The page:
• Offered by POLIS: The Centre for Social Policy Research
  • ANU College ANU College of Arts and Social Sciences
  • Course subject Criminology
  • Areas of interest Law, Sociology, Criminology
  • Work Integrated Learning Projects
  • Academic career UGRD
  • Course convener
    • Dr Adam Masters
  • Mode of delivery Online or In Person
  • Offered in Second Semester 2024
    See Future Offerings

As the world becomes a more interconnected place, sport has become a cultural sphere in which localities, regions, and nations meet to compete individually or as teams for prizes ranging from simple peer recognition, health, and fitness to celebrity status. Yet there is a darker side to sport. Highly visible scandals and allegations of corruption mean that the results of sporting competition are brought into doubt on an ever-increasing basis.

This course will introduce students to the multifaceted nature of corruption in sport and to useful theoretical approaches to analysing the phenomena. For example, theories of organisational culture provide a framework to explain why corruption occurs in one team, club, league, or sport and not another. Situational crime prevention theory will guide thinking about corruption prevention. On completion, students will have the academic skills to critically analyse the phenomena by synthesising a variety of disciplinary approaches to this issue and show them that sport is now so much more than just a game.

Learning Outcomes

Upon successful completion, students will have the knowledge and skills to:

  1. evaluate and compare the utility of different disciplinary approaches to the study of corruption;
  2. describe how corruption in sport differs from corruption in other sectors;
  3. compare and analyse corrupt conduct in different professional and amateur sporting contexts;
  4. develop practical and policy oriented recommendations to counter corruption in different sporting contexts; and
  5. explain how different opportunities and structure influence the degree and acceptance of corruption in sport.

Work Integrated Learning


Corruption in Sport is a research-led teaching course, where students will have the opportunity to contribute to cross-university research projects. Assessment tasks are modelled to contribute to the academic understanding of sport corruption as a phenomena and what sporting bodies do to maintain or improve integrity in sport.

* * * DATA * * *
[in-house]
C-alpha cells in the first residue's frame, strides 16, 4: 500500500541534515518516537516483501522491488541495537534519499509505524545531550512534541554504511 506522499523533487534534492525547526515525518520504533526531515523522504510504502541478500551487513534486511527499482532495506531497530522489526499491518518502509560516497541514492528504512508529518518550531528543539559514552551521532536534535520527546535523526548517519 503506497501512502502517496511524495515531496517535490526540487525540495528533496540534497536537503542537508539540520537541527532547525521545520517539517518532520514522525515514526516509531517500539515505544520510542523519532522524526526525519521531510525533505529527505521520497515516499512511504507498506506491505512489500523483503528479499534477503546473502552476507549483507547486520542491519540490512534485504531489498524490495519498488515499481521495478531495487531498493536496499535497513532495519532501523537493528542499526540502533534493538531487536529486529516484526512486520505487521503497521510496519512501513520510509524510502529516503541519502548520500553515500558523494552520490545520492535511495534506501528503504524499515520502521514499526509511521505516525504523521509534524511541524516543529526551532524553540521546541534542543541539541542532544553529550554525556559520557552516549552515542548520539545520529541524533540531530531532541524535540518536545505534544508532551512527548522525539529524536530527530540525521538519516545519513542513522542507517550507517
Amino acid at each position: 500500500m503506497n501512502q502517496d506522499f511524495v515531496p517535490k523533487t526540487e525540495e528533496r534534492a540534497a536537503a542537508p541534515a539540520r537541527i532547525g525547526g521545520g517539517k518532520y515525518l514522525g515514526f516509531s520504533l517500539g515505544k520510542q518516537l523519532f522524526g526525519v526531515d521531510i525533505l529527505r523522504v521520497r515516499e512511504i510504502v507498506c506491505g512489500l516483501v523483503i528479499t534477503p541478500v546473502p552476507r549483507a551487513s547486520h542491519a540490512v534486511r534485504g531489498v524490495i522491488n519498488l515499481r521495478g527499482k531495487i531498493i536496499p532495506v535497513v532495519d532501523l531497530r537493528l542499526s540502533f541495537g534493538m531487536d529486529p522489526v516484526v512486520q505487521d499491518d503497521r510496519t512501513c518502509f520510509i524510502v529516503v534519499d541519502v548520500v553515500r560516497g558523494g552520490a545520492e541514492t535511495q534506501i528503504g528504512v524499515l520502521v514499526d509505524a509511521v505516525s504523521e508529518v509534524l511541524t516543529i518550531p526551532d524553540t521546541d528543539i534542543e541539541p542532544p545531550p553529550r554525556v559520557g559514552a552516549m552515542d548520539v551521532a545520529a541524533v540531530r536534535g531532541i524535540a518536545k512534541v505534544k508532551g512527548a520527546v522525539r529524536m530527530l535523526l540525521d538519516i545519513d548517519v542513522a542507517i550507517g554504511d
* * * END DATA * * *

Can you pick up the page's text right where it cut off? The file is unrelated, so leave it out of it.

Indicative Assessment

  1. Tutorial participation (10) [LO 1,2,3,4,5]
  2. Group presentation 10 minutes [4-6 students] (10) [LO 4,5]
  3. Individual presentation 10 minutes (20) [LO 2,5]
  4. Short paper 1500 words (20) [LO 1,3]
  5. Essay 2500 words (40) [LO 1,2,3,4]

The ANU uses Turnitin to enhance student citation and referencing techniques, and to assess assignment submissions as a component of the University's approach to managing Academic Integrity. While the use of Turnitin is not mandatory, the ANU highly recommends Turnitin is used by both teaching staff and students. For additional information regarding Turnitin please visit the ANU Online website.


130 hours of total student learning time made up from:

a) 36 hours of contact over 12 weeks: 24 hours of lectures and 12 hours of tutorials; and

b) 94 hours of independent student research, reading, and writing.

Requisite and Incompatibility

72 units of tertiary study or with the permission of the convener

Prescribed Texts

 Texts to be provided on course Wattle site.

Assumed Knowledge

This course is taught assuming students have some basic understanding of sociology and criminology.


Tuition fees are for the academic year indicated at the top of the page.  

Commonwealth Support (CSP) Students
If you have been offered a Commonwealth supported place, your fees are set by the Australian Government for each course. At ANU 1 EFTSL is 48 units (normally 8 x 6-unit courses). More information about your student contribution amount for each course at Fees

Student Contribution Band:
Unit value:
6 units

If you are a domestic graduate coursework student with a Domestic Tuition Fee (DTF) place or international student you will be required to pay course tuition fees (see below). Course tuition fees are indexed annually. Further information for domestic and international students about tuition and other fees can be found at Fees.

Where there is a unit range displayed for this course, not all unit options below may be available.

6.00 0.12500
Domestic fee paying students
Year Fee
2024 $4080
International fee paying students
Year Fee
2024 $5280
Note: Please note that fee information is for current year only.

Offerings, Dates and Class Summary Links

ANU utilises MyTimetable to enable students to view the timetable for their enrolled courses, browse, then self-allocate to small teaching activities / tutorials so they can better plan their time. Find out more on the Timetable webpage.

The list of offerings for future years is indicative only.
Class summaries, if available, can be accessed by clicking on the View link for the relevant class number.

Second Semester

Class number Class start date Last day to enrol Census date Class end date Mode Of Delivery Class Summary
8738 22 Jul 2024 29 Jul 2024 31 Aug 2024 25 Oct 2024 In Person View

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